A week from today, Jefferson County will officially begin to exit the largest municipal bankruptcy is US history. In an article published last week, the Wall Street Journal questioned if the plan was too costly.
The county's plan calls for refinancing $1.9 billion of debt but some financial analysts contend the types of bonds the county will attempt to refinance will cost more to pay off in future. The estimated cost could be close to $6.9 billion to pay off with interest at the end of 40 years.
Jefferson County Commissioner Jimmie Stephens said it's fairer to refinance the debt over the length of time so the cost is shared and is not a burden to one group.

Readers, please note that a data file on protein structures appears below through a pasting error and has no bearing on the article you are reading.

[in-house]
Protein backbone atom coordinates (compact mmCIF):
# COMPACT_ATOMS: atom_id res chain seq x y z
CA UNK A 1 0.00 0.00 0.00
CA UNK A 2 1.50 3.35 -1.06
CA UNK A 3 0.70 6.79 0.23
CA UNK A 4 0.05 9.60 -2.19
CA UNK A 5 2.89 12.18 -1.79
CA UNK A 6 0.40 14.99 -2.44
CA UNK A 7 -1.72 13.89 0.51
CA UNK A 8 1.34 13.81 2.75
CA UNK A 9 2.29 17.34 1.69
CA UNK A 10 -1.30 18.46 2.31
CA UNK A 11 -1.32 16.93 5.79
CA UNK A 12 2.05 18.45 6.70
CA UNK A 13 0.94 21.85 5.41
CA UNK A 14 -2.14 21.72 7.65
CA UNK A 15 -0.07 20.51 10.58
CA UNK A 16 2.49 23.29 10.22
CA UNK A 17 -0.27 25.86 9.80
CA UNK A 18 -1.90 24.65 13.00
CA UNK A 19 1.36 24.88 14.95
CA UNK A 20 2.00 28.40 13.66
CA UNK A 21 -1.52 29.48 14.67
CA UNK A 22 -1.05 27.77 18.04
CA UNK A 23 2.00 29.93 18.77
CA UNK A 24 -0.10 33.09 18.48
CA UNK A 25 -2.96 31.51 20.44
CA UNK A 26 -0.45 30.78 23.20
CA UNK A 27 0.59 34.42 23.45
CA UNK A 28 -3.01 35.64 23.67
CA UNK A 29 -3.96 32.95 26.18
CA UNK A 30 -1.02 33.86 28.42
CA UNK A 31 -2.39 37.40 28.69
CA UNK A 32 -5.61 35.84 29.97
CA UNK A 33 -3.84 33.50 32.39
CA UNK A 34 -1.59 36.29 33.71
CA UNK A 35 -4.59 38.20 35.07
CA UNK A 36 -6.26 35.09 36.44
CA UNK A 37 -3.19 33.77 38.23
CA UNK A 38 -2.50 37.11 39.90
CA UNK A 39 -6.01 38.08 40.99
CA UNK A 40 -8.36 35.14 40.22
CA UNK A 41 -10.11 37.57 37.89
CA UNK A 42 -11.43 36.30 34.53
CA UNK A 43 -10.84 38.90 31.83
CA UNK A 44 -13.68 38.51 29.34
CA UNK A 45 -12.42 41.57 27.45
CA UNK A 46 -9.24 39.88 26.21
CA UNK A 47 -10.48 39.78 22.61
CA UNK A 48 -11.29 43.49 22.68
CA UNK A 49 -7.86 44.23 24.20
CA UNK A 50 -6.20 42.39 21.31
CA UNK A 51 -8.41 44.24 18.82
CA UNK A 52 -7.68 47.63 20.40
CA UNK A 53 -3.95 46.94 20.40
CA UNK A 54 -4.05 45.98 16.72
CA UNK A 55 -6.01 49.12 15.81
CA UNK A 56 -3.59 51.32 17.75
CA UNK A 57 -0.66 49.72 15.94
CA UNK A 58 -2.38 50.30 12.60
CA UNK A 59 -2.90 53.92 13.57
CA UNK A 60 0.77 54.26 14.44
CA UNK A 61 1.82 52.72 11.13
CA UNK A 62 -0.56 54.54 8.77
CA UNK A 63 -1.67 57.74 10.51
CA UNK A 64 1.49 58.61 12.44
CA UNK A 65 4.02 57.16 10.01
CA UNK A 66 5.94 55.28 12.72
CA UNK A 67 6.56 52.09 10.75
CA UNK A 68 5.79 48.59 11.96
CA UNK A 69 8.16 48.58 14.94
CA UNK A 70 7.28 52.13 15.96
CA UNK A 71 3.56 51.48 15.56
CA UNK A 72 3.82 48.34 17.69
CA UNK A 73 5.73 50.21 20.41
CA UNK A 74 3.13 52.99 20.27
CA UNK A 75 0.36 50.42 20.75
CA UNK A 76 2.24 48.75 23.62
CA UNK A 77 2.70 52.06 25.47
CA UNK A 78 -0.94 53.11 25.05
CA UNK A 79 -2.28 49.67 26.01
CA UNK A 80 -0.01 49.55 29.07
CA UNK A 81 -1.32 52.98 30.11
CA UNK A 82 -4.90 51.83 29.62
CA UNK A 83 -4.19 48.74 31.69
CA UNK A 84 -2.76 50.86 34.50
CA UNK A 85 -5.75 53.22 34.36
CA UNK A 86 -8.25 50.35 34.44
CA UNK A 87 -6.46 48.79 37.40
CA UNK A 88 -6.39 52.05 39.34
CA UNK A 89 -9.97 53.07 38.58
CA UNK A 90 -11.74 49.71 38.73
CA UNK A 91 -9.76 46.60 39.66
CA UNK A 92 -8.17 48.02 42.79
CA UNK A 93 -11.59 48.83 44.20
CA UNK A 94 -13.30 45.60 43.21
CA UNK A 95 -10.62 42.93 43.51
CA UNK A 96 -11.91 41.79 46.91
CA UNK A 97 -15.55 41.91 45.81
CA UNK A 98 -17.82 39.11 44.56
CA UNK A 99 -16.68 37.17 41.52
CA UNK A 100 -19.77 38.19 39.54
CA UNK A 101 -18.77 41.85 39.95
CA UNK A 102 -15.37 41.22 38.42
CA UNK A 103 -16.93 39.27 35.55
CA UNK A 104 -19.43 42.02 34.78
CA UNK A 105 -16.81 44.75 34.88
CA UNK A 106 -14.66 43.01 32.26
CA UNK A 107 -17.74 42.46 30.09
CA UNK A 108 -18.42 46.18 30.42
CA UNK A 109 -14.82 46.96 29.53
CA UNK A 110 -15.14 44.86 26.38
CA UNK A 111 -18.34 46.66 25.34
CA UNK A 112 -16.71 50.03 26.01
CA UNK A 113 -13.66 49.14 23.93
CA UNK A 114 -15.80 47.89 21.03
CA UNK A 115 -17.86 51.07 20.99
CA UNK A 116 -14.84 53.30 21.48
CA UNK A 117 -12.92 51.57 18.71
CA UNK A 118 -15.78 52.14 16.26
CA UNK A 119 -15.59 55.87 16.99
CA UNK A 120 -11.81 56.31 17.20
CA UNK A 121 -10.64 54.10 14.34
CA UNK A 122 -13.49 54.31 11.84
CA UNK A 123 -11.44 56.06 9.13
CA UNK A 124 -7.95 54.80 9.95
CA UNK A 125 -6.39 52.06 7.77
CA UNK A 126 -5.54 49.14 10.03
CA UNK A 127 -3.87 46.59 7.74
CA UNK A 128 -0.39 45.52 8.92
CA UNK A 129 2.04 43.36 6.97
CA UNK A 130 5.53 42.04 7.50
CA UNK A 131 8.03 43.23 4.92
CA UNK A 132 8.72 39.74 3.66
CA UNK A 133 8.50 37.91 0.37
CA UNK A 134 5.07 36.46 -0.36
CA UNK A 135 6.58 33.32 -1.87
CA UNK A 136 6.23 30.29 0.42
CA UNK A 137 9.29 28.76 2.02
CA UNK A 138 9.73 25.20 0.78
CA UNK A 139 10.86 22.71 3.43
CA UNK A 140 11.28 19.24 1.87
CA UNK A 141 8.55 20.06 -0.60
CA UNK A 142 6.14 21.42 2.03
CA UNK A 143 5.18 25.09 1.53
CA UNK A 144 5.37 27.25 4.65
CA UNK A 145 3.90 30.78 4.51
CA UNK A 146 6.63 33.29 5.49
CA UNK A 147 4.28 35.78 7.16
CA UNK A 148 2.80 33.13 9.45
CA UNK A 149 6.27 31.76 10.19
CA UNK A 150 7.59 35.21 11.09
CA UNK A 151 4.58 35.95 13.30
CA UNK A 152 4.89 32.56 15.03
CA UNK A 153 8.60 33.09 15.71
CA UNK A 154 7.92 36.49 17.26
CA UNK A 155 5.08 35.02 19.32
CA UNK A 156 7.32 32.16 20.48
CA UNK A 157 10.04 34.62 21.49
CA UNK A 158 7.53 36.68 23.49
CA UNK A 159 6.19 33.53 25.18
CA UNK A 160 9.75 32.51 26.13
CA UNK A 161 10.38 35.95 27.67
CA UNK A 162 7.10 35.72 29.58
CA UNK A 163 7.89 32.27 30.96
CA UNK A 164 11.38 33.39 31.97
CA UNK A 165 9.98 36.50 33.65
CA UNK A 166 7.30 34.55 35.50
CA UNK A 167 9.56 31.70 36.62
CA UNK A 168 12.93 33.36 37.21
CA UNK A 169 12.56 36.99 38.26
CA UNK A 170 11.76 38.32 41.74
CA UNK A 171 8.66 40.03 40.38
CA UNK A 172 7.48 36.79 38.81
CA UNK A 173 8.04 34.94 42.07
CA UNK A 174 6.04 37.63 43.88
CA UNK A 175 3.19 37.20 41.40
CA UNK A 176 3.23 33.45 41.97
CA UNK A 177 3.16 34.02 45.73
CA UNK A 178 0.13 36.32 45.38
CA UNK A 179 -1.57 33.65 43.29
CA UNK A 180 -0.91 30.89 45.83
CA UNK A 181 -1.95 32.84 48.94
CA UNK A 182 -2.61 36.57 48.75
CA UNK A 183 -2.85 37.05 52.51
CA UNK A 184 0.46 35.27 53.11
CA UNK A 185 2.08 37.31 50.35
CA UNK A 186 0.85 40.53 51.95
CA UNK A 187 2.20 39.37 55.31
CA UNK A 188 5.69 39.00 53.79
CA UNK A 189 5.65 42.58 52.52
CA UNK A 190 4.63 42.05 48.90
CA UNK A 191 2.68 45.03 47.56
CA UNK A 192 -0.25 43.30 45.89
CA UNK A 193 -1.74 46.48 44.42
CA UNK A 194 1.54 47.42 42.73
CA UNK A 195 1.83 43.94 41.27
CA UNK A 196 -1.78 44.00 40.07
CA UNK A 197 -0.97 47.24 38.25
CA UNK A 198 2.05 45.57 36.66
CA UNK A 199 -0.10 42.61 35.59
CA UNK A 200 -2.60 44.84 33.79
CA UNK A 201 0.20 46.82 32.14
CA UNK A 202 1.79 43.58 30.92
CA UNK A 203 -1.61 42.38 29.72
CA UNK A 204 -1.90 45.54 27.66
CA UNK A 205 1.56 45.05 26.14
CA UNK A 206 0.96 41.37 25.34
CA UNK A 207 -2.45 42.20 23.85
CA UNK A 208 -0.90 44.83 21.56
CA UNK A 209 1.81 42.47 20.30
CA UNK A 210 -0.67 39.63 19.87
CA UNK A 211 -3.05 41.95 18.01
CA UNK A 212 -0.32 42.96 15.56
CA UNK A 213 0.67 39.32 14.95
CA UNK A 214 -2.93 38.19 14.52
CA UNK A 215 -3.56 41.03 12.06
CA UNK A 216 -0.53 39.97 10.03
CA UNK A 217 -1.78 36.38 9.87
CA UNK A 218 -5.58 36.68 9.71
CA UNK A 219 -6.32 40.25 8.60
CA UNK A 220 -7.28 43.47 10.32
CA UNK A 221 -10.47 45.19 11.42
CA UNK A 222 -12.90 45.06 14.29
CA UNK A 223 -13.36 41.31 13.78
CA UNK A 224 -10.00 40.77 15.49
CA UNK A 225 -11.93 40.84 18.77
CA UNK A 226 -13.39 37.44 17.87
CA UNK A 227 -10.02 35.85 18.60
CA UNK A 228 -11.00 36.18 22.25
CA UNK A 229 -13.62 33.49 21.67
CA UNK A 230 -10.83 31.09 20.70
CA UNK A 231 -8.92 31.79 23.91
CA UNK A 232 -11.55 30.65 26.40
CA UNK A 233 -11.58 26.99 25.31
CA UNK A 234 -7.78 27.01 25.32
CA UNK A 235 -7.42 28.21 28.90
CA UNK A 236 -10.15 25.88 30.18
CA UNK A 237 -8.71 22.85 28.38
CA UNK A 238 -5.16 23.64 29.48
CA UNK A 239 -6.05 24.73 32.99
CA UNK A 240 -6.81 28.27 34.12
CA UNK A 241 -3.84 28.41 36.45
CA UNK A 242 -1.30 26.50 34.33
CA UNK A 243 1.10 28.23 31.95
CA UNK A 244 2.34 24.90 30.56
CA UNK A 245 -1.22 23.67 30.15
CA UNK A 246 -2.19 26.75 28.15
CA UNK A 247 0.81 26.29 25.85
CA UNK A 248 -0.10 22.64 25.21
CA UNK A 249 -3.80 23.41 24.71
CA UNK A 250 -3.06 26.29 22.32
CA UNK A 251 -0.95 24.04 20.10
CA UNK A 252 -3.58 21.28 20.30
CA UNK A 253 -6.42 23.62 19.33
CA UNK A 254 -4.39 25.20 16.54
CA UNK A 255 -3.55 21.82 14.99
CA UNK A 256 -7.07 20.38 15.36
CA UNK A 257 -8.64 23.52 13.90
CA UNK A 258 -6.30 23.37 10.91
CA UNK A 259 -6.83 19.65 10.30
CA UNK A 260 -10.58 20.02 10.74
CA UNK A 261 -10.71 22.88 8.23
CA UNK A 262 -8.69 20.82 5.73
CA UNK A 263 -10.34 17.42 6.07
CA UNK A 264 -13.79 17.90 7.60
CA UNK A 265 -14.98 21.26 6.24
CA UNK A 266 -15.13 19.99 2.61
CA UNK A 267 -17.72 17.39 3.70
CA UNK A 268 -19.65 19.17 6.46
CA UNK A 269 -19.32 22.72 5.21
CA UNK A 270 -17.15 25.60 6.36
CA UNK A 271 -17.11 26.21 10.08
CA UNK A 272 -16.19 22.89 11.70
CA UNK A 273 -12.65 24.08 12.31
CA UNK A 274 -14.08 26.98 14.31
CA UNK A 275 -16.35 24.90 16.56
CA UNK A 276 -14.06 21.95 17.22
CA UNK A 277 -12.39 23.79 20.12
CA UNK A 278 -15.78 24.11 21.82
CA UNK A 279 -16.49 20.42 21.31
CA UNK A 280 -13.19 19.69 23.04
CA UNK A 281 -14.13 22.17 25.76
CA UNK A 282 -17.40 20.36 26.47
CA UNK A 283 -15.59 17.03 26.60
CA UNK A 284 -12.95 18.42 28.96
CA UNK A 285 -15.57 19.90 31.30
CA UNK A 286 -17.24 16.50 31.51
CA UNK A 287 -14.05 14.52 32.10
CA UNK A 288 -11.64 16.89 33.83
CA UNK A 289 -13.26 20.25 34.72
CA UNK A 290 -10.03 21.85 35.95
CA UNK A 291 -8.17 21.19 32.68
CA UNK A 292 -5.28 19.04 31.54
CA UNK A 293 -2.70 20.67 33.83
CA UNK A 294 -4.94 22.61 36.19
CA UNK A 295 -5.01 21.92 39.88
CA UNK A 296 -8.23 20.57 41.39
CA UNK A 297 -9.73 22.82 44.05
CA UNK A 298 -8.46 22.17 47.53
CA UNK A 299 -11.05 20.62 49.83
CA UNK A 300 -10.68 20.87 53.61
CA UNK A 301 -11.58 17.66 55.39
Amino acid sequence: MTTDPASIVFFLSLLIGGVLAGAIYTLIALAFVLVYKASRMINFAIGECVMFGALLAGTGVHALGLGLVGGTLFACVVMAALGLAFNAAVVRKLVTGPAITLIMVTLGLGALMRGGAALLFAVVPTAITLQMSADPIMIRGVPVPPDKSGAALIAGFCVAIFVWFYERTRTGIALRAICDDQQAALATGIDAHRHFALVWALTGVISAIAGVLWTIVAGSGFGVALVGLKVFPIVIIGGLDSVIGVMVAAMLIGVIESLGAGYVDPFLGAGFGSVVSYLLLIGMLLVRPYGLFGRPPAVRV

"So my children pay for what they use and what they are working on and we pay now what we are working on and we are using," Stephens said.
Jefferson County Commission President David Carrington compared it to a mortgage. By the time you pay off the mortgage over 30 years, the cost will be more than the original mortgage.
"I'm comfortable the debt structure we outlined is good for the ratepayer and the county will have sufficient revenues to payoff the debt in the future," Carrington said.
But not everyone agrees.
"That article reinforces what we have said all along it's too costly," Commissioner George Bowman said.
Bowman has voted against the plan to exit bankruptcy because of an almost 28 percent increase in sewer rates over the first four years of the plan.
"So while everyone is going around patting themselves on the back we got a plan to come out of bankruptcy is going to be borne by the poor," Bowman said.
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